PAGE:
In this embodiment, the container plunger is recessed completely within the plunger housing. Consequently, engagement of the above-described plunger-piston locking mechanism cannot be visualized. Therefore, to aid in aligning the pin 210 with the top of slot 212, the proximal end of the sterile container and the distal end of the actuator housing are preferably provided with a mating external alignment mechanism that can be visualized during assembly of the invention system components. For example, as shown in FIG. 2, the proximal base of the sterile container 100 is provided with an alignment feature in the form of opposing flat portions 89 on the otherwise cylindrical base of container housing 60 and the proximal end of the actuator housing 214 is provided with mating alignment features, such as alignment cut-outs 216, into which the flat portions 89 of the sterile container are aligned. Once the alignment features are mated, the sterile container is twisted (e.g., a quarter turn) in relation to the pressure actuator to engage interior mating threads 245 with threads 111 provided on the exterior of the container 100. In this embodiment, the alignment features of the alignment mechanism located on the exterior of the sterile container and the pressure actuator are spatially oriented with respect to the plunger-piston interlocking mechanism such that alignment of the flat portions of the sterile container with the cut-outs in the actuator housing positions the pin 104 on the plunger at the top of the slot 212 in the piston. The quarter turn twist of the sterile container with respect to the pressure actuator needed to engage the threads that joint these two devices together also drives the pin into the bottom of the J-shaped slot on the piston, thereby locking the sterile container and pressure actuator together in operable fashion.
The pressure actuator is provided with an actuator mechanism to move the piston between the withdrawn position and extended position so that, when the pressure actuator is mated with the invention sterile container, controlled amounts of fluids held within the compressible sterile chamber of the sterile container can be expelled. As shown in FIG. 6, but not precluding actuation by other means (e.g., linear motor, or “Inchworm” type of piezo-electric driver), the advancement mechanism in the pressure actuator is a precision motion control motor 230 and gear assembly 240 mounted on the housing of the actuator. The precision motion control motor advances a toothed gear in the gear assembly 240, whose teeth fit into grooves provided on the exterior of the actuator piston 210 so as to correspondingly advance the interlocked piston of the actuator and plunger of the sterile container. The precision motion control motor is provided with a source of electrical power, such as an electrical cord 250 for connection to a power source, such as an electrical outlet, battery, solar panel, and the like, via electrical connector 251. The pressure actuator can be provided with a switch or button on the exterior of the actuator that will provide power or signal to actuate the precision motion control motor at will so that timing between actuations is at the will of the operator.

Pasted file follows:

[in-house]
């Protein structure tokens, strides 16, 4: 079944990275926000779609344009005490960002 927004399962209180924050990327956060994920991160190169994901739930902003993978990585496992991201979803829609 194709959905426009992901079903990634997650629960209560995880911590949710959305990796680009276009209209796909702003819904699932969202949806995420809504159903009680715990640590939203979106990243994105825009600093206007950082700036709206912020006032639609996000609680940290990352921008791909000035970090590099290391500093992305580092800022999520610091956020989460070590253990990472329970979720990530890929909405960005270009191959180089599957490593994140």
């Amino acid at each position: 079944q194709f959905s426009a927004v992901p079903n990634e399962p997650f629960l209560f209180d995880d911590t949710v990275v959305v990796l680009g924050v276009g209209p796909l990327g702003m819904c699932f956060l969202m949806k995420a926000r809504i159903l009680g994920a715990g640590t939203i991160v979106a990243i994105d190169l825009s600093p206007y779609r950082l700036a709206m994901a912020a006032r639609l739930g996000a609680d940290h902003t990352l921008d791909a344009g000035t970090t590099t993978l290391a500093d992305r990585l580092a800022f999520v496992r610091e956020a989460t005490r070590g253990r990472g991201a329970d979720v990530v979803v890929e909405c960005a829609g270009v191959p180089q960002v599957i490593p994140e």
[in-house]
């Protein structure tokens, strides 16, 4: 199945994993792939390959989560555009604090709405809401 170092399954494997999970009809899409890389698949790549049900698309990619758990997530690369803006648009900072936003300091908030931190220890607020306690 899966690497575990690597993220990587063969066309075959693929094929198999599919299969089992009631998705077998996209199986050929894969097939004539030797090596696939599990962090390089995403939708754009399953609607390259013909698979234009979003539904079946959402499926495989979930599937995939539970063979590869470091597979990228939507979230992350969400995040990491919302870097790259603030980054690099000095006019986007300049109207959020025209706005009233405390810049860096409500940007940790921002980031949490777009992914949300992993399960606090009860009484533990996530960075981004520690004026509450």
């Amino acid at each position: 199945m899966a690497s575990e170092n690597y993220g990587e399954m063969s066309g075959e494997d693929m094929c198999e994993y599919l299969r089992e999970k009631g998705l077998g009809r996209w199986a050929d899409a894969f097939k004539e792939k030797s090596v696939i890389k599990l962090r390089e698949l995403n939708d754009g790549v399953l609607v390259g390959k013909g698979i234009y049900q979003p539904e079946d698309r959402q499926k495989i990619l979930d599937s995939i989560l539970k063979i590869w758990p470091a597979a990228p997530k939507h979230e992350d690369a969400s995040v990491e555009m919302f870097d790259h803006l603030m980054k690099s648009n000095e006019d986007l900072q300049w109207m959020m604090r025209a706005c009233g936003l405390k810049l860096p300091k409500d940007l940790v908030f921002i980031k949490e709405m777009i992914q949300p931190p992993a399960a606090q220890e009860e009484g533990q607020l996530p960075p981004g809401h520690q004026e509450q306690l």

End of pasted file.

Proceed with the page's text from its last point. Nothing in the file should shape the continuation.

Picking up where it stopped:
Calibration of the precision motion control motor mechanism relative to the volume of the sterile chamber is such that amounts of fluid expressed from the sterile chamber are minute and rigidly controlled. For example, an amount as small as 0.1 ml to about 2.0 ml is readily expressed through the sterile barrier at the distal end of the sterile chamber by operation of the invention pressure actuator. Those of skill in the art will appreciate that once the physical dimensions (e.g., diameter) of the sterile chamber 88 in the sterile container 100 are known, a correlation between the amount of fluid ejected per expulsion from the sterile container and the distance of travel of piston 210 in the pressure actuator 200 per expulsion is readily calculated.